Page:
Getting back to the original question of whether or not a Rolex watch warranty is “mobile,” the answer is yes. If you are the original buyer of a Rolex purchased at an authorized dealer, then you can transfer any remaining warranty period to a new owner. So if you buy a Rolex Submariner with a valid five-year warranty, and then decide to sell the watch three years later to a new owner, then that second owner would have two remaining years left on the warranty. After that, all repairs would be out of warranty and up to the owner to pay for.
Another important caveat that Rolex feels is important to mention is that modifying or customizing a Rolex watch that is otherwise under warranty immediately voids that warranty. Watch and car makers are often quite similar in their position that if any after-market changes to an item occur, then all warranties are made invalid. Moreover, Rolex even reserves the right to not service modified Rolex watches at all – even for a cost.
So if you are in the market for a modified Rolex watch or want to make changes to one that you bought, it is important to know this. Some of the more enterprising Rolex customizers such as Bamford Watch Department actually have their own service departments because they are the only ones who can really service their watches properly. Rolex often has contentious relationships with Rolex customizers which began long ago when people started to put aftermarket diamonds (real or fake) into watches and Rolex didn’t like the idea of a lot of “franken-Rolex” timepieces out there that they felt didn’t truly represent their products or their aesthetic and detail choices.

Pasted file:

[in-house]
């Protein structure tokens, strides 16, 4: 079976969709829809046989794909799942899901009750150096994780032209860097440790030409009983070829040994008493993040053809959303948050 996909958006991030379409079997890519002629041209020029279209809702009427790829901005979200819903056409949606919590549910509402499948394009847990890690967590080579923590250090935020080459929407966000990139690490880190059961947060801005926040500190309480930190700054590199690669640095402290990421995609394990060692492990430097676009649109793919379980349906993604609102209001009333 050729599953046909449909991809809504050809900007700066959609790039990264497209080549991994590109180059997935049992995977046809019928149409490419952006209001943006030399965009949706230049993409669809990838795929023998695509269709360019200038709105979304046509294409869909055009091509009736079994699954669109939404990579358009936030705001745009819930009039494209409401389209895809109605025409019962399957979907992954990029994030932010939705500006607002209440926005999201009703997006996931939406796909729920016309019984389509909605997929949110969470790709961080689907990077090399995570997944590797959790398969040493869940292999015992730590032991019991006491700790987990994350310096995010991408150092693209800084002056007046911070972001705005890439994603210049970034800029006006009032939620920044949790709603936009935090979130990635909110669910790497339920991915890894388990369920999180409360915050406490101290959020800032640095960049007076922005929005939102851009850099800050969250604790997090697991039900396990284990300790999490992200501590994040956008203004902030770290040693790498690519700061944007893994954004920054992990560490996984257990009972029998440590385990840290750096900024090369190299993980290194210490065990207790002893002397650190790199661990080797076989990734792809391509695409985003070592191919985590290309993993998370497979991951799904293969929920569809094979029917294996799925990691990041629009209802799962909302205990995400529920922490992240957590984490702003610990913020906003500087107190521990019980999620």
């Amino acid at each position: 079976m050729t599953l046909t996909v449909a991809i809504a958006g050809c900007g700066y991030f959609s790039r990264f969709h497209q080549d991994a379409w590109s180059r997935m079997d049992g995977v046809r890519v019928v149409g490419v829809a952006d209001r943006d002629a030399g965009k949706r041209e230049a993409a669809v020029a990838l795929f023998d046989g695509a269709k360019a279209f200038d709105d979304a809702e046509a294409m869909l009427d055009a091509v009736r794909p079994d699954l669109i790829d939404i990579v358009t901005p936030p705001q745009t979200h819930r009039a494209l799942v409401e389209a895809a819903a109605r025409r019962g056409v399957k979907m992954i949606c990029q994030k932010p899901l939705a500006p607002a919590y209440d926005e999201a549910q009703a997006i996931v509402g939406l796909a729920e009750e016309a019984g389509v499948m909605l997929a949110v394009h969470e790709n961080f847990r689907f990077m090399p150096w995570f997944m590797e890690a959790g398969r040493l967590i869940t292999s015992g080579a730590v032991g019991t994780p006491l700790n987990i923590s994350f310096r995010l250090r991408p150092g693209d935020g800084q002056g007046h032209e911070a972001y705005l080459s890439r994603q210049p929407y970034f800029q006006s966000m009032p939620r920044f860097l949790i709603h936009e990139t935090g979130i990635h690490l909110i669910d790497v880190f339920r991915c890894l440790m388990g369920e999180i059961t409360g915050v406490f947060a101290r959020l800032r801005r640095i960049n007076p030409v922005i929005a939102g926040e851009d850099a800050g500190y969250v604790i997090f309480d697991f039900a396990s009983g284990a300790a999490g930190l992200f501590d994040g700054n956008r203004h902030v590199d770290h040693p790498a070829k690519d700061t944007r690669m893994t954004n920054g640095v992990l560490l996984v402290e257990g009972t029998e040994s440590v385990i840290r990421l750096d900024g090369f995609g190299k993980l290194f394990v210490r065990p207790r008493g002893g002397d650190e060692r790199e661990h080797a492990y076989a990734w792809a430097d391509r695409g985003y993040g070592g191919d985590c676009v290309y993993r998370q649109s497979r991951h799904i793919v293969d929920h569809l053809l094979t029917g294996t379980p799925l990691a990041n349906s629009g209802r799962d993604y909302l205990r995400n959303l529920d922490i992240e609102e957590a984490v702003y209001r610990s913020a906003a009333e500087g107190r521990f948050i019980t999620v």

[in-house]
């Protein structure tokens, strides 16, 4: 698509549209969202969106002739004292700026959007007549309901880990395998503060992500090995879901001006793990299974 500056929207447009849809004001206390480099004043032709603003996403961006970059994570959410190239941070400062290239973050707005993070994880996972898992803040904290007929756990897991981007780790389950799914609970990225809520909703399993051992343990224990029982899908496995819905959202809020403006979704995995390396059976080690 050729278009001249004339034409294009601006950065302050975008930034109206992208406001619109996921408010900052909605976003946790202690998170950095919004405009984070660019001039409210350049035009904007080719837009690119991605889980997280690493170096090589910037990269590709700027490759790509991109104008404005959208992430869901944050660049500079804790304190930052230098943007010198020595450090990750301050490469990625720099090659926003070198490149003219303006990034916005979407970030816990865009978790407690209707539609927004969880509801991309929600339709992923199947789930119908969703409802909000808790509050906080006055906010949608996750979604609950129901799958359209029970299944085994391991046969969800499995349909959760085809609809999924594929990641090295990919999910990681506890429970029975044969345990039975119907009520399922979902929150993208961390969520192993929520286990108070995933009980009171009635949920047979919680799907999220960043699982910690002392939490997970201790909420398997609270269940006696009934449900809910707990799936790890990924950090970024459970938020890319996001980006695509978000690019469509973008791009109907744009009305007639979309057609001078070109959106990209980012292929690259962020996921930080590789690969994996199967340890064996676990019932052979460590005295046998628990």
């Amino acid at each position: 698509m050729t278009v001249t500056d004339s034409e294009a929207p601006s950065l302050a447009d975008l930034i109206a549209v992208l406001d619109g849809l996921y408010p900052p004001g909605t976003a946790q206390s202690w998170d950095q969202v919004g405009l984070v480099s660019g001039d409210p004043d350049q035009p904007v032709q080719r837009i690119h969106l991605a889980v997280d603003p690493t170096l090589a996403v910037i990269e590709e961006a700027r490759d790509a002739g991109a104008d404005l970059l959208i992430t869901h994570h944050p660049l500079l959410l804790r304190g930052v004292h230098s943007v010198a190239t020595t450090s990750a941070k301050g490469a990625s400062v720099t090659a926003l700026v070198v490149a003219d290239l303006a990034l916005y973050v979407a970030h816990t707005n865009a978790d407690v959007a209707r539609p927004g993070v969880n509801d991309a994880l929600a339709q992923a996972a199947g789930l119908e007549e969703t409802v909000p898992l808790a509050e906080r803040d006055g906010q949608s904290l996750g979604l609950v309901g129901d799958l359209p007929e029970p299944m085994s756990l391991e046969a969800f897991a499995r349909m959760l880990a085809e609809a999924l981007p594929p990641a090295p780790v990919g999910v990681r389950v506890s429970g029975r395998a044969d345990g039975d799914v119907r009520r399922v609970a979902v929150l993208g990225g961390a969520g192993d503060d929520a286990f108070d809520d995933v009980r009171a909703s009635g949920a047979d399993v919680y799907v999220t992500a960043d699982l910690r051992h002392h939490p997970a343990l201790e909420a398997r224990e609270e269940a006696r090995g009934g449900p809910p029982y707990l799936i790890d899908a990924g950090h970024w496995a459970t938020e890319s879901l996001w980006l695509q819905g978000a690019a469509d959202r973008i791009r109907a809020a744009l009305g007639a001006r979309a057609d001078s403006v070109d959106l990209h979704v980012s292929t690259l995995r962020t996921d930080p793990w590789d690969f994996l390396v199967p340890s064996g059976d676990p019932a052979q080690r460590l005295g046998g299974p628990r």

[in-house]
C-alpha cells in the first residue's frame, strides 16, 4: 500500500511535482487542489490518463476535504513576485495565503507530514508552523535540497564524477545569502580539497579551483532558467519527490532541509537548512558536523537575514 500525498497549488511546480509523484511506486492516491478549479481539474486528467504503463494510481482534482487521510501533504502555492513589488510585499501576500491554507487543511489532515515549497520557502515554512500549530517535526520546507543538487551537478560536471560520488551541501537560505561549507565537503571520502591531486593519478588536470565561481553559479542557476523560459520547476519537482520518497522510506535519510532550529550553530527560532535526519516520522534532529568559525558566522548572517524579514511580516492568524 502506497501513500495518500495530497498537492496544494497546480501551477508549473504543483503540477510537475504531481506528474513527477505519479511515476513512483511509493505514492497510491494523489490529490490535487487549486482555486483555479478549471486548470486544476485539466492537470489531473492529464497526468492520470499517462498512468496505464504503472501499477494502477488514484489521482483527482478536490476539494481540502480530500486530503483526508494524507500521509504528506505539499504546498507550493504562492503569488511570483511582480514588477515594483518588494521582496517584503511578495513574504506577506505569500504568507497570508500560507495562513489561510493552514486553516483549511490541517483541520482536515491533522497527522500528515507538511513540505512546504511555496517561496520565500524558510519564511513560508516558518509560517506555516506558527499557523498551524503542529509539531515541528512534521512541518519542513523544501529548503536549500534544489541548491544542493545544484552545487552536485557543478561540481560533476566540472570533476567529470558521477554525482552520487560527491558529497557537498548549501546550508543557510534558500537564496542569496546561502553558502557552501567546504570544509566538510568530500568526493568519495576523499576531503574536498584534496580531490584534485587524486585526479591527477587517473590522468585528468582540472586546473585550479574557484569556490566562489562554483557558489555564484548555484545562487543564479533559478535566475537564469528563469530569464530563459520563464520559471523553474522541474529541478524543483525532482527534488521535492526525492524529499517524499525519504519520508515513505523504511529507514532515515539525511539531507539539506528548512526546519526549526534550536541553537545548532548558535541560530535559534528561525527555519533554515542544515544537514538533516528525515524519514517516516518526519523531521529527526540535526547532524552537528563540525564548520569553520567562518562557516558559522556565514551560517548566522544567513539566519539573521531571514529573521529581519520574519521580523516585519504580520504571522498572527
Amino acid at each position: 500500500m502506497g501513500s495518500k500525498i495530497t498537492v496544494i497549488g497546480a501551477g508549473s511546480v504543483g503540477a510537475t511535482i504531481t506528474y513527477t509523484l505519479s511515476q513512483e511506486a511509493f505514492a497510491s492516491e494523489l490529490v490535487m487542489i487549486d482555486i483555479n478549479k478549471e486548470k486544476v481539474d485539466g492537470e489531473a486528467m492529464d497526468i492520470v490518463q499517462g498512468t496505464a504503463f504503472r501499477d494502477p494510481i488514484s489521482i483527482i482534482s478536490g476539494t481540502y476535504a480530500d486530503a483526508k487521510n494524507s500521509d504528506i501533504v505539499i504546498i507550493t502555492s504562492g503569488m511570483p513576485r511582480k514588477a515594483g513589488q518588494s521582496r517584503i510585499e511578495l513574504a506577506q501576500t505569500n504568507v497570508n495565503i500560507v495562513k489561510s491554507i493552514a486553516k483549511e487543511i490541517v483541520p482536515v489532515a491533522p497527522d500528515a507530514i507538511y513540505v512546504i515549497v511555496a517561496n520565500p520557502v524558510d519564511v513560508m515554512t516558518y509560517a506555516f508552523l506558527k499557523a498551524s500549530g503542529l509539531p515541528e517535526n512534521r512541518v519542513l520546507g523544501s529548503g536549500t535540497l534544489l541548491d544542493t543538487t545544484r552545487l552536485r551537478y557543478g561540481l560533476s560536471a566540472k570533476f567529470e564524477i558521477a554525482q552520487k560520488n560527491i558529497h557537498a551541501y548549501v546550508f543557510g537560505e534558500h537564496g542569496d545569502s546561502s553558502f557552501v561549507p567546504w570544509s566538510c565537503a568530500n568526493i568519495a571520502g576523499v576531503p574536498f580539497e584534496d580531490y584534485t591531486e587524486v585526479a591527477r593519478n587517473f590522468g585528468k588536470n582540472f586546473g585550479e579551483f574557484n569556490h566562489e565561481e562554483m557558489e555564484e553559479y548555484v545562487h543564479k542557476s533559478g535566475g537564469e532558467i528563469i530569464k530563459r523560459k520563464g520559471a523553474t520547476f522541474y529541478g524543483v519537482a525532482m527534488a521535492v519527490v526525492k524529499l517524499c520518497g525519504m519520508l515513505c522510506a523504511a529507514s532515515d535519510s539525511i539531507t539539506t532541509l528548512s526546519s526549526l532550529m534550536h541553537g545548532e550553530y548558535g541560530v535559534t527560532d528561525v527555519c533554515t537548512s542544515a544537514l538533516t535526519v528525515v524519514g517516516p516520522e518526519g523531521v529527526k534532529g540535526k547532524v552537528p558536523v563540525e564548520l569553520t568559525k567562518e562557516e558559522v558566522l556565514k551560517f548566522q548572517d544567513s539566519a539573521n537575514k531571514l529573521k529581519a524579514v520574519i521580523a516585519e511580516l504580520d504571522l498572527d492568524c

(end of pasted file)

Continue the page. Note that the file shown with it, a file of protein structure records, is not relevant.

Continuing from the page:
Watch repair is a notoriously contentious area for a range of reasons which are not all related to cost. The biggest issue for most people aside from the price of repair is effectiveness of the service or repair and what state their watch comes back in. We’ve heard a lot of sad stories about watches coming back from service in poor state, not fixed, or in an otherwise unacceptable state. Most of these stories don’t relate to Rolex since they have a very good service reputation, but when it comes to watch repair, people always want a solid warranty to help cover unforeseen circumstances.
Furthermore, companies don’t have to service your watches forever. Rolex as well as others often refuse to service timepieces more than 25 or 30 years old. It isn’t to say that they never will (especially if it is a historically important watch), but they typically will not service “vintage” timepieces which are often referred to various specialists.
Watch repair, like initial ownership, is not typically an inexpensive endeavor any longer, but knowing the right things and having the right people service your watch in the first place can resolve many headaches. What I have yet to see (and would like to) is for watch companies themselves to offer extended warranties (for an additional cost), as well as for someone out there to sell watch repair insurance – especially for those who have large timepiece collections. Do you have additional insight or comments about Rolex watch warranties or other matters related to watch repair and warranties? rolex.com